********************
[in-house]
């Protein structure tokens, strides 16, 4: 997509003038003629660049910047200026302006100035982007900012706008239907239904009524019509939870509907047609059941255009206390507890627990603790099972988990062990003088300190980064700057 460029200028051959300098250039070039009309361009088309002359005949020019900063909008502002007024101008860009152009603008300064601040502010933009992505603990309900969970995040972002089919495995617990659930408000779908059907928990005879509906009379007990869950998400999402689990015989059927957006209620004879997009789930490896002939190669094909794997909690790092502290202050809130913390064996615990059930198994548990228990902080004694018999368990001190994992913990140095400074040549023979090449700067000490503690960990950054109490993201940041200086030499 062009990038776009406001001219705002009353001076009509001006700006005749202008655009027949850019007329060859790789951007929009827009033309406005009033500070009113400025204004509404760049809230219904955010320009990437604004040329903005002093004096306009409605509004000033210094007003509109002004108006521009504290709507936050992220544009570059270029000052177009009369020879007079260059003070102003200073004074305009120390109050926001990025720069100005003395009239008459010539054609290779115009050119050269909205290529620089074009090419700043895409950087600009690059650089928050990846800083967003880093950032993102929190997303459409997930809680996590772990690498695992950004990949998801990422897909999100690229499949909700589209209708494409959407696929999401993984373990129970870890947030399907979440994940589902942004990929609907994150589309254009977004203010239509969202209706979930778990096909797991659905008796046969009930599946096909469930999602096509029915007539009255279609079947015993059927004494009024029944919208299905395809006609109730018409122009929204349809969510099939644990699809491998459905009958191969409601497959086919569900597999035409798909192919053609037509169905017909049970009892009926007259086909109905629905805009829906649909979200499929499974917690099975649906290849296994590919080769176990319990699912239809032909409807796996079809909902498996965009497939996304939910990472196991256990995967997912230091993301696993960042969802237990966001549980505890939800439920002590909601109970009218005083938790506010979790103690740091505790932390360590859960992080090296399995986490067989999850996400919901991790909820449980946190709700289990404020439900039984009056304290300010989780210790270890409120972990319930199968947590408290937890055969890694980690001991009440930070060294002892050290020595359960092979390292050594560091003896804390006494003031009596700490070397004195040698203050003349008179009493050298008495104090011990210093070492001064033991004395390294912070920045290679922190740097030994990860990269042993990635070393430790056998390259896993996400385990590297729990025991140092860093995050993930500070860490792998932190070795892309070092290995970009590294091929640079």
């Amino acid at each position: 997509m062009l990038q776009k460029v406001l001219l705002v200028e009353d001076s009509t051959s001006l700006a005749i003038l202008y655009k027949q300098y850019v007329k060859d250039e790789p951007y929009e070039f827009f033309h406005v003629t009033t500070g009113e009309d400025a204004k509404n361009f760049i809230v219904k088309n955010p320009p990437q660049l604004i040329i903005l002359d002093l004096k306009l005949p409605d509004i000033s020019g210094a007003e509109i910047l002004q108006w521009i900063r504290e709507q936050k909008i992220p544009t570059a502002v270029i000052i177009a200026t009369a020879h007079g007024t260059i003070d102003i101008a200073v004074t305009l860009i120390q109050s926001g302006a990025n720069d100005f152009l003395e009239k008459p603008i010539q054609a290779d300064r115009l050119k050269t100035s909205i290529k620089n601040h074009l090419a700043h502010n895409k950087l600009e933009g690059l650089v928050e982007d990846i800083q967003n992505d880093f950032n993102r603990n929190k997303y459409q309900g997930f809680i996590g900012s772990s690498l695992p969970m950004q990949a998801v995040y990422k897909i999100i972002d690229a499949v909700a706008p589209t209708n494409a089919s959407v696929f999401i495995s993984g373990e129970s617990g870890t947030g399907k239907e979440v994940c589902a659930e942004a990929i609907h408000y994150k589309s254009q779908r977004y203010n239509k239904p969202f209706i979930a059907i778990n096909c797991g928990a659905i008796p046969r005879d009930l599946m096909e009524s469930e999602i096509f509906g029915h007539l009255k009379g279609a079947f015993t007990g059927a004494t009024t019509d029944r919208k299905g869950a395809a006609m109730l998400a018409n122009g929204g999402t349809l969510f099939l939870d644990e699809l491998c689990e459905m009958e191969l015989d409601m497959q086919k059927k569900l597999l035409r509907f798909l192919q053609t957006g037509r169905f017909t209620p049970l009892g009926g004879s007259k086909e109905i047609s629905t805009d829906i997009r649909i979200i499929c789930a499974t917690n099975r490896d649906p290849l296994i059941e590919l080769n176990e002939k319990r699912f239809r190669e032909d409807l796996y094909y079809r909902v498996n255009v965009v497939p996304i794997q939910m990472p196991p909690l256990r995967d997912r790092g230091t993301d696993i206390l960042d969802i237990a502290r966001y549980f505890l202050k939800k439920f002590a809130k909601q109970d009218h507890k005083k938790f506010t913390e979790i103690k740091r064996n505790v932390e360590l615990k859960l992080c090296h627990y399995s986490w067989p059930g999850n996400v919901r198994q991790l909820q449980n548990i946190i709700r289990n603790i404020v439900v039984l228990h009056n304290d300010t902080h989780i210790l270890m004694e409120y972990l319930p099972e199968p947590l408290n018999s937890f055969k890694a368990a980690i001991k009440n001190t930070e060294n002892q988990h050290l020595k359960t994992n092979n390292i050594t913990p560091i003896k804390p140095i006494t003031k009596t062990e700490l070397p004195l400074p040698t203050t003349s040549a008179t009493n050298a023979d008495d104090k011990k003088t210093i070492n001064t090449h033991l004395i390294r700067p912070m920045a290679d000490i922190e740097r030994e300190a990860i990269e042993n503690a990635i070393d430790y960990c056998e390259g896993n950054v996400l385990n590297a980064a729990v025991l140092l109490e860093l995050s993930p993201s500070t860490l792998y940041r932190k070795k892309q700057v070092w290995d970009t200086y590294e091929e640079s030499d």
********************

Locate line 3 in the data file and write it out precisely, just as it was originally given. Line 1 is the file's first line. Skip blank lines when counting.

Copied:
């Amino acid at each position: 997509m062009l990038q776009k460029v406001l001219l705002v200028e009353d001076s009509t051959s001006l700006a005749i003038l202008y655009k027949q300098y850019v007329k060859d250039e790789p951007y929009e070039f827009f033309h406005v003629t009033t500070g009113e009309d400025a204004k509404n361009f760049i809230v219904k088309n955010p320009p990437q660049l604004i040329i903005l002359d002093l004096k306009l005949p409605d509004i000033s020019g210094a007003e509109i910047l002004q108006w521009i900063r504290e709507q936050k909008i992220p544009t570059a502002v270029i000052i177009a200026t009369a020879h007079g007024t260059i003070d102003i101008a200073v004074t305009l860009i120390q109050s926001g302006a990025n720069d100005f152009l003395e009239k008459p603008i010539q054609a290779d300064r115009l050119k050269t100035s909205i290529k620089n601040h074009l090419a700043h502010n895409k950087l600009e933009g690059l650089v928050e982007d990846i800083q967003n992505d880093f950032n993102r603990n929190k997303y459409q309900g997930f809680i996590g900012s772990s690498l695992p969970m950004q990949a998801v995040y990422k897909i999100i972002d690229a499949v909700a706008p589209t209708n494409a089919s959407v696929f999401i495995s993984g373990e129970s617990g870890t947030g399907k239907e979440v994940c589902a659930e942004a990929i609907h408000y994150k589309s254009q779908r977004y203010n239509k239904p969202f209706i979930a059907i778990n096909c797991g928990a659905i008796p046969r005879d009930l599946m096909e009524s469930e999602i096509f509906g029915h007539l009255k009379g279609a079947f015993t007990g059927a004494t009024t019509d029944r919208k299905g869950a395809a006609m109730l998400a018409n122009g929204g999402t349809l969510f099939l939870d644990e699809l491998c689990e459905m009958e191969l015989d409601m497959q086919k059927k569900l597999l035409r509907f798909l192919q053609t957006g037509r169905f017909t209620p049970l009892g009926g004879s007259k086909e109905i047609s629905t805009d829906i997009r649909i979200i499929c789930a499974t917690n099975r490896d649906p290849l296994i059941e590919l080769n176990e002939k319990r699912f239809r190669e032909d409807l796996y094909y079809r909902v498996n255009v965009v497939p996304i794997q939910m990472p196991p909690l256990r995967d997912r790092g230091t993301d696993i206390l960042d969802i237990a502290r966001y549980f505890l202050k939800k439920f002590a809130k909601q109970d009218h507890k005083k938790f506010t913390e979790i103690k740091r064996n505790v932390e360590l615990k859960l992080c090296h627990y399995s986490w067989p059930g999850n996400v919901r198994q991790l909820q449980n548990i946190i709700r289990n603790i404020v439900v039984l228990h009056n304290d300010t902080h989780i210790l270890m004694e409120y972990l319930p099972e199968p947590l408290n018999s937890f055969k890694a368990a980690i001991k009440n001190t930070e060294n002892q988990h050290l020595k359960t994992n092979n390292i050594t913990p560091i003896k804390p140095i006494t003031k009596t062990e700490l070397p004195l400074p040698t203050t003349s040549a008179t009493n050298a023979d008495d104090k011990k003088t210093i070492n001064t090449h033991l004395i390294r700067p912070m920045a290679d000490i922190e740097r030994e300190a990860i990269e042993n503690a990635i070393d430790y960990c056998e390259g896993n950054v996400l385990n590297a980064a729990v025991l140092l109490e860093l995050s993930p993201s500070t860490l792998y940041r932190k070795k892309q700057v070092w290995d970009t200086y590294e091929e640079s030499d």